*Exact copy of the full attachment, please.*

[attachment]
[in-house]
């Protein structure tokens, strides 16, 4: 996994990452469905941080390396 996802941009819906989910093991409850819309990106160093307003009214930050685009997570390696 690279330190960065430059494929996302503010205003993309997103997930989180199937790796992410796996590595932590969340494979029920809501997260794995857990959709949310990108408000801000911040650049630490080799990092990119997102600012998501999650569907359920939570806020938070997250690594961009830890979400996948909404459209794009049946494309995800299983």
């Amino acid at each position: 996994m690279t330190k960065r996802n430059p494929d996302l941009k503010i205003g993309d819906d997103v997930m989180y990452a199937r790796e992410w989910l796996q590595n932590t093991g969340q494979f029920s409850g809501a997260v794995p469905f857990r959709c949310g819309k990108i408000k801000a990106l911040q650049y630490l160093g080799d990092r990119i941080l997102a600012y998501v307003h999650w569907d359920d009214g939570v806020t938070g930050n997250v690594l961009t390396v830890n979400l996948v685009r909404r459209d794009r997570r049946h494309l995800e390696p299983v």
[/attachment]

[in-house]
């Protein structure tokens, strides 16, 4: 996994990452469905941080390396 996802941009819906989910093991409850819309990106160093307003009214930050685009997570390696 690279330190960065430059494929996302503010205003993309997103997930989180199937790796992410796996590595932590969340494979029920809501997260794995857990959709949310990108408000801000911040650049630490080799990092990119997102600012998501999650569907359920939570806020938070997250690594961009830890979400996948909404459209794009049946494309995800299983």
């Amino acid at each position: 996994m690279t330190k960065r996802n430059p494929d996302l941009k503010i205003g993309d819906d997103v997930m989180y990452a199937r790796e992410w989910l796996q590595n932590t093991g969340q494979f029920s409850g809501a997260v794995p469905f857990r959709c949310g819309k990108i408000k801000a990106l911040q650049y630490l160093g080799d990092r990119i941080l997102a600012y998501v307003h999650w569907d359920d009214g939570v806020t938070g930050n997250v690594l961009t390396v830890n979400l996948v685009r909404r459209d794009r997570r049946h494309l995800e390696p299983v």